COVID-19 News: How Pediatric Tracheostomy Management Helped Adult COVID-19 Patients

The pediatric tracheostomy care program developed by Susannah E. Hills, MD, in 2018 proved to be invaluable during the pandemic when Dr. Hills and her colleagues quickly transitioned their services to help the large number of hospitalized adults needing breathing support.

The creation of a tracheostomy care program for children, one of only a few such comprehensive tracheostomy programs in the country, established a standardized and consistent way to manage patients with tracheostomies in the hospital and to ensure follow-up and close monitoring after their return home. Tracheostomy can be an intermittent treatment for children until they outgrow ventilator dependence or undergo surgical correction of an anatomic obstruction to breathing. For others, tracheostomy may be a long-term part of life. 

Dr. Hills, assistant professor of otolaryngology/head & neck surgery, specializes in endoscopic airway surgery, airway reconstruction, and tracheostomy care. The program at NewYork-Presbyterian’s Morgan Stanley Children’s Hospital provides patients and their families with a support system that features a comprehensive team of specialists to promote optimal breathing, feeding, and speech/language development. A tracheostomy care coordinator helps families bridge the transition from inpatient to outpatient care.

The hospital protocols Dr. Hills and her team established for nurses, respiratory therapists, and physicians on management of pediatric tracheostomy provided a template for addressing adult COVID-19 patient care. “When the pandemic hit, we performed over 170 tracheostomies; that’s almost as many as we would do in the adult hospital in a typical year,” says Dr. Hills. “The COVID-19 pandemic demanded and inspired a team-oriented response. We came together from across our hospital system to form a tracheostomy care team in expectation of the dozens—possibly hundreds—of patients we would need to care for.”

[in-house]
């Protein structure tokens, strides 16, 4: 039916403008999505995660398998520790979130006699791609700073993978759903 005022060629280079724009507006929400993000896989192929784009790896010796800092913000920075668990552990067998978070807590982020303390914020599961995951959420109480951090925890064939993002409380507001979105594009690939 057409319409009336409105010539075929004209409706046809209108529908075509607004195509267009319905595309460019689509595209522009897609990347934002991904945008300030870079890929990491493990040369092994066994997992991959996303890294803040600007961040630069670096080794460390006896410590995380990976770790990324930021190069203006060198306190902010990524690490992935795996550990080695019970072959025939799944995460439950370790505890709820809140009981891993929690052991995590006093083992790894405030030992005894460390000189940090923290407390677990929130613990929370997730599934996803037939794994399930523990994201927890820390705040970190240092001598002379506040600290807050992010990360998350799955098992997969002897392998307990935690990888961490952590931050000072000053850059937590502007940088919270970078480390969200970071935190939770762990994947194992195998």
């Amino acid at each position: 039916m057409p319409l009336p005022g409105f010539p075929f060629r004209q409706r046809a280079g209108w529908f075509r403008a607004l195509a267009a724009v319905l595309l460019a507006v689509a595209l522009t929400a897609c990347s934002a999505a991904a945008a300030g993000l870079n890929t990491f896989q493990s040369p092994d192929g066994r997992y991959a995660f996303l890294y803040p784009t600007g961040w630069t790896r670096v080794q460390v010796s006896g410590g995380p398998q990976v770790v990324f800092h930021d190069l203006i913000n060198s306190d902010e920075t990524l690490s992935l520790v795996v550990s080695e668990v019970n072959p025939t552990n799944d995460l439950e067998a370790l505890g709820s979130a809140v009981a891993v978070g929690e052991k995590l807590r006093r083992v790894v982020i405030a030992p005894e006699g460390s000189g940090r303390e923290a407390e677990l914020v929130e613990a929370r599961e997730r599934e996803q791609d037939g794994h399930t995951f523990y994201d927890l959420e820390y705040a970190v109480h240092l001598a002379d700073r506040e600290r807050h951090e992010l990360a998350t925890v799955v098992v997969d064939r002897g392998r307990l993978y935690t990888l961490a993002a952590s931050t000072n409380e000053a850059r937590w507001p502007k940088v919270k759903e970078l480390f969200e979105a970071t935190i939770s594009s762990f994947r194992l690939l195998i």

The team included ENT surgeons, thoracic surgeons, critical care surgeons, anesthesiologists, intensive care doctors, speech and language pathologists, and respiratory therapists.

Dr. Hills led a team in postoperative management of the hospital’s tracheostomy patients, the Safe Tracheostomy Aftercare Team (STAT). “Once we had the tracheostomies in place, the challenge was keeping those patients safe.” A rotating team, including Dr. Hills, an attending surgeon, a lead physician assistant, and five volunteer medics from military special operations forces, oversaw post-tracheostomy care and developed a protocol to help patients decannulate in a safe but expedited way.

“On a typical day amid this outbreak, the rotating surgical and anesthesia teams would go from patient to patient at bedside—sometimes as many as seven or eight—surgically entering the airway and placing the tracheostomy tube,” says Dr. Hills. “The STAT team would go from bed to bed, checking on the patients that already underwent surgery, making sure their tubes were secure and that they had the supplies they need nearby.”

As patients were well enough to have their tracheostomy tubes removed, the STAT team initiated afternoon decannulation rounds, and over 60% of the COVID tracheostomy patients from the spring were able to leave the hospital breathing on their own, without a tracheostomy tube.

Dr. Hills and her team continue to follow these COVID tracheostomy patients, even months after their discharge. “We’re seeing some patients do really, really well: They’re at home, living their lives. Some are even back to work. But many others are still struggling with fatigue, shortness of breath, weak voice, neuropathy, and anxiety. It’s going to be a long road for many of them.

“Our goal was to keep patients safe after surgery and then to discharge them either to their home or more often to a rehabilitation facility without the trach tube,” says Dr. Hills. “All of our efforts on the pediatric and the adult side stem from our desire to give our patients the very best care that we possibly can and to keep them safe during their hospital stay. But we’re also striving to address all of the important issues that persist when they leave—quality-of-life issues, such as swallowing and voice and working towards decannulation—when it’s possible. Families need to be empowered with resources and education so that they don’t feel alone. If we can provide this kind of support to our patients, then I’ll consider our program a success.”